These reasons are opposed to other aspects, which argue against a hostile takeover. According to general assumptions, hostile takeovers usually negatively affect the behavior of the target company's management[20]. The management puts all its efforts in the defense of the existing bid. In order to fight against the attack of bidders, the management is merely focused on the care of its share price. Thereby, corporate policy is more interested in short-term advantages and loses sight of the more sustainable long-term perspective. Often, a takeover goes hand in hand with a change in management. Based on this fact, management is likely to fight for its own job. If management gives up the defense battle too soon – e.g. when it is dangled with profitable "golden parachutes" - it might have a negative impact. The corporate identity then also suffers from a takeover battle. Big takeover battles are under continuous observation by the public. The media might prejudge negatively or only to one side, which can result in a substantial loss of reputation for the company. On the Human Resource level there remains the risk of employees loosing motivation, and therefore, job satisfaction. Basically, a corporate takeover means primarily uncertainty regarding the future of the company.

2.4 Defense options against hostile takeovers

After having written some basic comments about the evolution and development of the M&A market, I would like to address now hostile takeovers and defense strategies against them in more detail. My analysis incorporates economic as well as legal aspects of this subject. Basically, the common objective of all defense measures is to gain time; either to develop alternatives for shareholders and management, or to ensure that the company does not change ownership at a too low value (Appendix L). Sometimes, just by “playing on time”, target companies can get rid of certain bidders, as event-driven stock prices can make a potential takeover too costly. Also, in case of a hedge fund having the required amount of capital budget only for a certain time period, a delay could be a deal breaker as well.

2.4.1 The legitimacy of defense strategies / legal basis

The following aspects include defense alternatives against hostile takeover attempts. Shortly, I will address the different legal conditions of both Germany and France. In general, defense strategies have to be examined by the management if they can withstand legal audits[21]. The question is, if the board of directors as an employed management body is authorized to adopt measures in order to defend its company against public offers – also without the approval of the shareholders. At this point, one should have a look at discussions, recently happened on a European level. Until now, each EU member country had its own individual laws regarding regulations of public takeovers. These policies also embody the possibilities of permitted defense measures. In Germany, the corresponding WpÜG[22] became effective in 2002. Particularly the conflict of interest of the management was reconsidered and was implemented by the regulations of § 22 paragraph 1, clause 1 WpÜG. It also includes the alternative of a "pooled decision", which allows the board of directors of the target company temporarily to defend itself against undesired takeover attempts. Numerous alternatives are given, especially for preventive measures to avoid hostile takeover attempts. On the other hand, tools - which can be adopted autonomously and systematically from the management body against hostile takeovers – are not prohibited by law in Germany. In fact, it is permitted for the management to seek and find approval by the annual general meeting.[23]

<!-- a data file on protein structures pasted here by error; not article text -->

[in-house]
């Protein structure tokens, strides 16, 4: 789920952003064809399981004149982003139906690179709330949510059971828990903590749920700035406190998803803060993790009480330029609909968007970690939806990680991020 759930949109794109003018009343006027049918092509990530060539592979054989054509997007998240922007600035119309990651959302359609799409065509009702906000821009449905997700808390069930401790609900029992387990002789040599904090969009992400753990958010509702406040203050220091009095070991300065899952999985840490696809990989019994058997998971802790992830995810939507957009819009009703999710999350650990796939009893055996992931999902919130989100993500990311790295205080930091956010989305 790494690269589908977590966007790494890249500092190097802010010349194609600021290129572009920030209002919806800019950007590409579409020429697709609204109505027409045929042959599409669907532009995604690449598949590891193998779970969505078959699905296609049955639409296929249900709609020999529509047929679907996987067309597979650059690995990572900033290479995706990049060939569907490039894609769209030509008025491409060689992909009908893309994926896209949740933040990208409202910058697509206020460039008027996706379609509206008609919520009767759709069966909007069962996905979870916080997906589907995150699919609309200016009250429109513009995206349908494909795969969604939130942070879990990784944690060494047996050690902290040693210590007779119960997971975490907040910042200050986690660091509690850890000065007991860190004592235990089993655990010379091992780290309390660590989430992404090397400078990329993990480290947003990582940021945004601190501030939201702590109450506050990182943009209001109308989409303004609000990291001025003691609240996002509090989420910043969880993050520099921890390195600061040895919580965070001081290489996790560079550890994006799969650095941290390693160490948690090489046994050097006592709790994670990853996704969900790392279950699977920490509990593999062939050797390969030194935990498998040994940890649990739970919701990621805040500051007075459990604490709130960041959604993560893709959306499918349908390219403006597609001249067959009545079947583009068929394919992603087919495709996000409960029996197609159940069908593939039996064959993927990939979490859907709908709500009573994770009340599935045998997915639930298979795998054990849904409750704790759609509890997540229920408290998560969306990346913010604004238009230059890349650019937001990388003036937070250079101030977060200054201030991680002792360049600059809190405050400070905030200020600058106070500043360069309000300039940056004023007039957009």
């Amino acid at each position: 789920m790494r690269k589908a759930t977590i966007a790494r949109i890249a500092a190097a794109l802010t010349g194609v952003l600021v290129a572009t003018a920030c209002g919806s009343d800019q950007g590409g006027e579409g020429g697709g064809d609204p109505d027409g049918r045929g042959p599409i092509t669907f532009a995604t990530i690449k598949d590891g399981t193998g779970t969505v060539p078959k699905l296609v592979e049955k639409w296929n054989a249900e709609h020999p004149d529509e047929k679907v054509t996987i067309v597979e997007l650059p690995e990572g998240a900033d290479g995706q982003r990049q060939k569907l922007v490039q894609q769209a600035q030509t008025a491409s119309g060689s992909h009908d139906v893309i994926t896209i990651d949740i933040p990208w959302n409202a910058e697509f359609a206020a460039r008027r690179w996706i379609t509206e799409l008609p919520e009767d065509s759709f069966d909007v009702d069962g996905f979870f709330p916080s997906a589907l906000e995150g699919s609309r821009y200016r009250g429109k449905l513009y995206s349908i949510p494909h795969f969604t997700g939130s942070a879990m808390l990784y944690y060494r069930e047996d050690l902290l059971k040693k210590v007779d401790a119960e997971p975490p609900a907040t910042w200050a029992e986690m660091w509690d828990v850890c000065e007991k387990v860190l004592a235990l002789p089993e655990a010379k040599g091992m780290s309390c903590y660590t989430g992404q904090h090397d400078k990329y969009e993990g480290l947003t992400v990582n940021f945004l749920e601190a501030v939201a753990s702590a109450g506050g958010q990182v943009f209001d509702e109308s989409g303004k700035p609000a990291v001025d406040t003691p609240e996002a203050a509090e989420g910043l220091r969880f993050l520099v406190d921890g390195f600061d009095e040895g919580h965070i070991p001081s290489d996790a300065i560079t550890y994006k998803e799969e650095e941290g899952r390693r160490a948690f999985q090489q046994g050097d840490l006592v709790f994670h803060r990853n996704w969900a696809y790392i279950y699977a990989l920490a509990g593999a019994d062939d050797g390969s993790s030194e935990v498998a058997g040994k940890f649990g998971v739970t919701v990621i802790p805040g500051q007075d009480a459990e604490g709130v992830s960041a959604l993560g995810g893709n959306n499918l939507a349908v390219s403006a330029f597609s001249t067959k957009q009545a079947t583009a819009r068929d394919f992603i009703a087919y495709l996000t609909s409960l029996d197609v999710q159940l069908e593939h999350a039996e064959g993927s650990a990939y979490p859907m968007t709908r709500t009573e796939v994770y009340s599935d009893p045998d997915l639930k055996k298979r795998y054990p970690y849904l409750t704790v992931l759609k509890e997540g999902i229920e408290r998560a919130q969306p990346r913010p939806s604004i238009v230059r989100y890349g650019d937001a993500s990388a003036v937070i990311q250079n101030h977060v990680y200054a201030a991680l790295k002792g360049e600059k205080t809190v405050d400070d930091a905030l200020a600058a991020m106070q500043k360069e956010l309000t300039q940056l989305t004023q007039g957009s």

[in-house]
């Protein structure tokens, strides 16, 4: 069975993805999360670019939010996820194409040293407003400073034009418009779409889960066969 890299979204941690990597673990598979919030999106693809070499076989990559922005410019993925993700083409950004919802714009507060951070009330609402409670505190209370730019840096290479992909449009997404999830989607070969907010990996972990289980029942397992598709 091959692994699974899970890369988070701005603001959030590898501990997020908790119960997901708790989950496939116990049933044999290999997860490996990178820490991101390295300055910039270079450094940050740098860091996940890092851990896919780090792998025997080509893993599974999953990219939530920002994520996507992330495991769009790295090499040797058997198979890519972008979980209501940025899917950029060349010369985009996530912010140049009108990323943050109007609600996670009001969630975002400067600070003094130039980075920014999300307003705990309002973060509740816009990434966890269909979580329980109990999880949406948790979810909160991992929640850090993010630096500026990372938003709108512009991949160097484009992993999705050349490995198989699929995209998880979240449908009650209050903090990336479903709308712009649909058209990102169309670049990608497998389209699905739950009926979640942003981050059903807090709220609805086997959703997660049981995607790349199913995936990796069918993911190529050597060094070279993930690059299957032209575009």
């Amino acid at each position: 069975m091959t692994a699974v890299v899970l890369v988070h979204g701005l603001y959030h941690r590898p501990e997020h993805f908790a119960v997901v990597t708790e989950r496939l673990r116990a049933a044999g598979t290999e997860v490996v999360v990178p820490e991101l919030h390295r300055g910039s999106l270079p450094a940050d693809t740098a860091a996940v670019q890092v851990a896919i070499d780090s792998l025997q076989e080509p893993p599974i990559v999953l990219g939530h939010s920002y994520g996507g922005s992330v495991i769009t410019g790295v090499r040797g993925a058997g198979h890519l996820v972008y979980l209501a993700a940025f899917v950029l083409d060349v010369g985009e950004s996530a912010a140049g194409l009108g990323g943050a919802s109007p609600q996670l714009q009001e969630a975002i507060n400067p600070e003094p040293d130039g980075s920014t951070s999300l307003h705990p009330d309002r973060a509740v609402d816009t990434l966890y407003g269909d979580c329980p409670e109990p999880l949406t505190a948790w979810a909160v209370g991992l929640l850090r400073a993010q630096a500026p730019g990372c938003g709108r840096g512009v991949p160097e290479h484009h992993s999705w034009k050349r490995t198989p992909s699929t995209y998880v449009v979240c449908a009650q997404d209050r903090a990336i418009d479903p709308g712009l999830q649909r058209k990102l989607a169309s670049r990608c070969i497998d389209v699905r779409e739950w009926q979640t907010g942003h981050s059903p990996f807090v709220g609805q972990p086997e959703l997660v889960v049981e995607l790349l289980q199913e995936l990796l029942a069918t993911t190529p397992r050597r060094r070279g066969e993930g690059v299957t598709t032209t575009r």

The biggest hurdle for takeovers in France is the multiple voting right[24]. Shareholders, who have been holding shares for a longer period – usually 2 years – are granted a double voting right by the company. However, this is an option which is not taken by everybody. Hence, it is essential to pull those shareholders already in the forefront of a takeover on one's side. Thereby, the board of directors in France is given the possibility to defend itself against unfriendly takeovers[25].

After discussions of 15 years, a cross-national policy has been implemented. According to this, management is generally obliged to keep up perpetual neutrality. Not the board of directors but the owners – namely the shareholders – are to decide if an offer should be accepted or not. Therewith, interminable takeover battles are supposed to be avoided.

However, this policy is not binding, against the will of the former EU-commissioner Bolkenstein[26]. Therefore, each member country of the EU is allowed to find an individual/national solution for this problem. This is a compromise-solution, which makes especially advances to Germany. The original proposal earmarked, that the multiple voting right (as existent in Scandinavia) or the double voting right (as in France) shall be persisting, but the German "pooled decision" is to be abolished. Since 1998, there are no more special voting rights. German companies did not dispose of any other defense measures and therefore felt disadvantaged. According to the passed minimal solution, the WpÜG still remains valid, so are the pooled decisions. The policies in France and other EU-countries also remain existent. Companies may opt if they comply either with the liberal European law or rather with the more protectionist policies of their home country. As a consequence, defense strategies will remain valid – according to the legal framework in those countries, in which the companies are based. The EU member countries can decide, if they will adopt national law or rather the new liberal EU takeover directive in case of corporate takeover situations.